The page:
The award-winning editor and creative force behind publishing and design consultancy The Press Room gets candid with Indesignlive.asia.
23 August, 2012
Describe your work philosophy.
I’ve always believed that it is most important to be a good person first, then a good designer.
The Press Room puts the ‘multi’ in multidisciplinary. How do you do it all?
I believe that design is about having a good idea. It doesn’t matter the medium or the end product we have to make, once you have the idea, it is about finding the right resources to create it, whether [it is to be found] in-house or [through] working with other suppliers.
We are much sought after in publication design and conceptualising probably because of my previous work with ish and Page One. But we are starting to get quite a lot of jobs in exhibition design and wayfinding/environmental graphics, and for these jobs, it really helps that I have some architectural training.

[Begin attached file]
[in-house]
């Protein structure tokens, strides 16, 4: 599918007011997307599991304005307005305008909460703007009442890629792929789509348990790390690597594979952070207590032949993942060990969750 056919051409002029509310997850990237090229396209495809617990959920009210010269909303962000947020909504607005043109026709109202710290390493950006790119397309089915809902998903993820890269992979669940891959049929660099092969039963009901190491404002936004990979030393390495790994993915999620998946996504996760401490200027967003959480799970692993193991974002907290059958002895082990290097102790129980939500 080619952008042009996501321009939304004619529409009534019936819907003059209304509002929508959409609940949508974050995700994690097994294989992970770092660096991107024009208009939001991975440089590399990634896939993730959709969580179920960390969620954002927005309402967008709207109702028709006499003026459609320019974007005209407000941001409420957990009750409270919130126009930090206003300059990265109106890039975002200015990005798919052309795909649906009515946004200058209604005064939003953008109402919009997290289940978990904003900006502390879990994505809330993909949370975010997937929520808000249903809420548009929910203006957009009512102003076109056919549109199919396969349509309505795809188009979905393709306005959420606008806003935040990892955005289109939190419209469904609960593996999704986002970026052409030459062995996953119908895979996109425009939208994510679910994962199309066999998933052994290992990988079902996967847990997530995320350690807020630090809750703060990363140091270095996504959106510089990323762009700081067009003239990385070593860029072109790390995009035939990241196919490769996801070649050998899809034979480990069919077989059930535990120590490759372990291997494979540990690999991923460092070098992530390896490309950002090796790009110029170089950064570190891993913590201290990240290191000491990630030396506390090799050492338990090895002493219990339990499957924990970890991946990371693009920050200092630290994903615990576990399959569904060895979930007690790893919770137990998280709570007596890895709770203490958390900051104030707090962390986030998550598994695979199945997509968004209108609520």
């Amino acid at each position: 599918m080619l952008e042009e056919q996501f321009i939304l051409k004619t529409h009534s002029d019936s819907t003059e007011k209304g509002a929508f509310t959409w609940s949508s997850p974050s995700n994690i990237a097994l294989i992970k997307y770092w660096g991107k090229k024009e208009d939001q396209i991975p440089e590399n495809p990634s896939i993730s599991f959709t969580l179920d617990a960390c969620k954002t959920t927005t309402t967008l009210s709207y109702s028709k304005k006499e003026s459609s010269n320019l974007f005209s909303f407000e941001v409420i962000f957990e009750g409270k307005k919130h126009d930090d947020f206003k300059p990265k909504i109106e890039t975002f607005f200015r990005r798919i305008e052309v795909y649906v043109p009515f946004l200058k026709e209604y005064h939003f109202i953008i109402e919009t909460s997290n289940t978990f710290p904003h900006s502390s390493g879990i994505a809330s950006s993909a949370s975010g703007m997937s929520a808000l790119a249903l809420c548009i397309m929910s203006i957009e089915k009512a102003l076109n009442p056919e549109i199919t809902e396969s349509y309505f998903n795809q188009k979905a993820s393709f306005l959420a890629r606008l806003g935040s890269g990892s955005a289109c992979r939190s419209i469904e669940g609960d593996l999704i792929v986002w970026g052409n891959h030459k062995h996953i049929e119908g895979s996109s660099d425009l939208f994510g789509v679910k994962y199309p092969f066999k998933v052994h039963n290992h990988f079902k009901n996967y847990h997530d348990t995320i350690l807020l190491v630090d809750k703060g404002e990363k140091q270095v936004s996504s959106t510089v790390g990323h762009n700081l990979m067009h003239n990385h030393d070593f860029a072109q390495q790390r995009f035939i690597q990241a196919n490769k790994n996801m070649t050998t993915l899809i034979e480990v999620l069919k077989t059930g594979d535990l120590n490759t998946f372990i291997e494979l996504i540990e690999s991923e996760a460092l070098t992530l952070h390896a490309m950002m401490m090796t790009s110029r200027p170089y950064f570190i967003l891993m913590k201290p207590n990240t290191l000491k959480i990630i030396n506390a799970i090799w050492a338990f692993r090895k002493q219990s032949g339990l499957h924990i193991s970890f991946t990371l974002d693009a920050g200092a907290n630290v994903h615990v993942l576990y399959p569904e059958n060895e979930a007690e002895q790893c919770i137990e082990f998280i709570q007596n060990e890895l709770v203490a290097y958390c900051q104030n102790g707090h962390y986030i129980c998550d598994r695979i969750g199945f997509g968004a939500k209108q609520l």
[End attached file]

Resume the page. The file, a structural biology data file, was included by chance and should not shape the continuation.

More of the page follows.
Describe your team.
We are an all girls’ team. I didn’t deliberately plan for this but somehow it happened. It is funny how women designers often have the same reputation as women drivers, but I hope that The Press Room is proving that theory otherwise!
I have a team of very talented female designers and editors. I tend to choose people with different strengths so that as a studio, we can collaborate and complement each other. Most importantly, I always look for people with great personalities. Since we have to spend so much time together, I would like to work with nice and humorous people.
Exhibition graphics and wayfinding for Paradox-ity in Yeosu, South Korea
What projects are you busy with at the moment?